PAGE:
While it’s easy to assume any student debts you have will die if you do, that’s not always the case. Sure, it’s absolutely true that most federal student loans die with the borrower after proper “proof of death” is submitted. However, PLUS loans—a type of federal loan typically taken out by parents of students or graduate students—won’t go away quite that easily.
In the case of Parent PLUS loans, the parent who took out the loan on your behalf will likely receive a 1099-C in the mail if you pass away while in school or any time after when you’re repaying your loans, meaning they are on the hook to pay income taxes on forgiven loan amounts. The amount of taxes they are expected to pay will be significantly less than the loan amount owed, but that doesn’t mean it won’t sting—particularly after dealing with the death of you, their child.
This doesn’t seem fair, and maybe it’s not, but it’s the reality you need to deal with if you ask other people to borrow money to help you get through school.
What about private student loans?
While federal student loans come with a standard process that dictates what happens when the student borrower passes away, private student loans have policies that can vary widely. Some private student loans come with death and disability forgiveness policies built-in, but not all do. Before you take out a private student loan, you should absolutely check on your lender’s policy so you can plan accordingly.
Also, keep in mind that private loans work entirely differently than federal loans once you die. When it comes to collecting on private student loans after a death, the lender will typically try to collect from the estate first. In the event there is no estate—which would be common for a college student or recent college graduate—they’ll attempt to collect from any co-signers. If there’s no co-signer, they’ll attempt to collect from a spouse if one exists.
However, many community property states have laws that exempt spouses from having to repay education debts they didn’t co-sign for. If you live in a community property state, it’s worth checking local laws to confirm either way. If you don’t live in a community property state, on the other hand, you’re never liable to repay student loans you never co-signed for.
And this illustrates why co-signing on a private student loan is so incredibly permanent—and a serious matter. For the most part, co-signers on private student loans are always on the hook for repayment no matter what happens. If your parent co-signs on your private loans and you pass away or just stop making payments, your parents (or any other co-signer) are obligated to repay your loans regardless of the circumstances or how long it takes.
How to protect your family from your student debt
If your goal is ensuring your family isn’t stuck with your student debt upon your death, there are several steps you can take right away. This includes not asking family members to co-sign on your student loans or take out Parent PLUS loans to help you get through school. If your family members do not take part in the borrowing process for college, they cannot be held liable for your debts.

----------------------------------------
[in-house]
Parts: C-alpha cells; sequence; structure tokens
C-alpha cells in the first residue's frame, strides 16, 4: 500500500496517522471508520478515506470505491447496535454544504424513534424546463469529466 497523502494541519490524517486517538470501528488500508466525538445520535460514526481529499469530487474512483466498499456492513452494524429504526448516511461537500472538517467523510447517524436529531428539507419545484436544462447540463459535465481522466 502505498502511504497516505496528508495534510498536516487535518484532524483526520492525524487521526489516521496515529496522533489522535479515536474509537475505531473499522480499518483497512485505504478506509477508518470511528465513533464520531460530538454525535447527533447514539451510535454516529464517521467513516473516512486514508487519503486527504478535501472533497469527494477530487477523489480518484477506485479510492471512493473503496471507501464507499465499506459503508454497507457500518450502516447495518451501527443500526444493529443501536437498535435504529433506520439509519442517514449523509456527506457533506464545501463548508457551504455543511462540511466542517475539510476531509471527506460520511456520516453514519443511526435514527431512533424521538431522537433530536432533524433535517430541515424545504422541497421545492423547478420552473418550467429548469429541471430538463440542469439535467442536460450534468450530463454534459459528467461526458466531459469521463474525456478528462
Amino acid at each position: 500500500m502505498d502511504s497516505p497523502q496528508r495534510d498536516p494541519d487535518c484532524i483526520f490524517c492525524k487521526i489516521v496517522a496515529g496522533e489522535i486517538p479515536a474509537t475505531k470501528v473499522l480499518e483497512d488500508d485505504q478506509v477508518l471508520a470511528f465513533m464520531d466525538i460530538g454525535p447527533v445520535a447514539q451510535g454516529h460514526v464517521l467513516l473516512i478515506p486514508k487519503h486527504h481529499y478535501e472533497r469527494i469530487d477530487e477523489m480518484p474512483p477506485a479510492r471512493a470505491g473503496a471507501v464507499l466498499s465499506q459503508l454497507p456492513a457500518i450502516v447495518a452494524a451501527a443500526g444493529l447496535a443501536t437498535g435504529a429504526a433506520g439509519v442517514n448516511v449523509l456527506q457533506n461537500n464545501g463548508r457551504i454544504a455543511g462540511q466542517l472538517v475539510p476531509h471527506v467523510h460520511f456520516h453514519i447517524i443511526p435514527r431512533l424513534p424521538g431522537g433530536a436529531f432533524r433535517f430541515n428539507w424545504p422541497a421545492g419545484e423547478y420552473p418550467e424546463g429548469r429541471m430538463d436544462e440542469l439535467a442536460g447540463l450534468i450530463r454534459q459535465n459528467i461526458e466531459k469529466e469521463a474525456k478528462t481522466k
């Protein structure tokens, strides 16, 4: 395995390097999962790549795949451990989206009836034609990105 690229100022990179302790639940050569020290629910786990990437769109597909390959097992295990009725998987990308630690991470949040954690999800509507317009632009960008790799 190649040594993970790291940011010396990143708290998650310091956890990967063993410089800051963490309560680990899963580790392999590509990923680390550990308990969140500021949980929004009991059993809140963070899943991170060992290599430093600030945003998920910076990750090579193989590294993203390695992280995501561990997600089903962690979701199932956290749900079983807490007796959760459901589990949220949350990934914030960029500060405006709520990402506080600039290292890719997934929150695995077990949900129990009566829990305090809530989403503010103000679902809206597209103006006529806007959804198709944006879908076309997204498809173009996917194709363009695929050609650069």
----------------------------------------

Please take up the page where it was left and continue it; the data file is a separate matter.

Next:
Unfortunately, this step can be difficult—particularly if you’re attending an expensive college or graduate school. If you want to protect your family, however, you should look for ways to limit their liability. This can include:
- Sticking only to federal student loans that are discharged upon death, such as Direct Subsidized Loans, Direct Unsubsidized Loans, Federal Perkins Loans, and Direct Consolidation Loans
- Switching to a less expensive school so you can limit borrowing for college
- Working your way through school and “paying as you go”
- Making the switch to attend college only part-time while working full-time
Another step you can take is asking your family to take out a life insurance policy to cover your student loan debt in the event of your death—or taking out a policy on yourself and naming your student loan co-signer or parents as the beneficiary.
Term life insurance is perfect for student loan liability since these policies last for a specific term—usually 10 to 30 years—and tend to be extremely affordable. A $50,000 life insurance policy on a healthy college student (or a recent graduate) could easily cost $15 per month or less, which seems like a small price to pay for the peace of mind you would receive.
The bottom line
Student loan debt is easily one of the worst debts anyone can have. You cannot easily discharge it in bankruptcy, meaning you’re stuck paying it off no matter what life circumstances come your way. And, as I’ve illustrated, some student loans don’t even disappear when you die—and they can even plague your family with financial worry for years to come.
When it comes to student loan debt, however, an ounce of prevention is worth a pound of cure. Considering the state of our economy and the costs of higher education, attending college may not be as rewarding as it once was. If your alternative is borrowing a ton of money for a four-year degree, you may want to consider trade school or a technical career that lets you learn on the job. Also, remember that there are a ton of high-paying careers you can start after earning an associate’s degree that can be earned after spending two years in community college.
At the very least, don’t buy into the idea that spending six figures or more for a bachelor’s degree is a good idea. And don’t let your parents or other loved ones co-sign for that kind of borrowing—at least not without taking out a life insurance policy that will ease their burden if you pass away. You may need their help, but it’s up to you to protect them.
This article was written by Robert Farrington from Forbes and was legally licensed through the NewsCred publisher network. Please direct all licensing questions to firstname.lastname@example.org.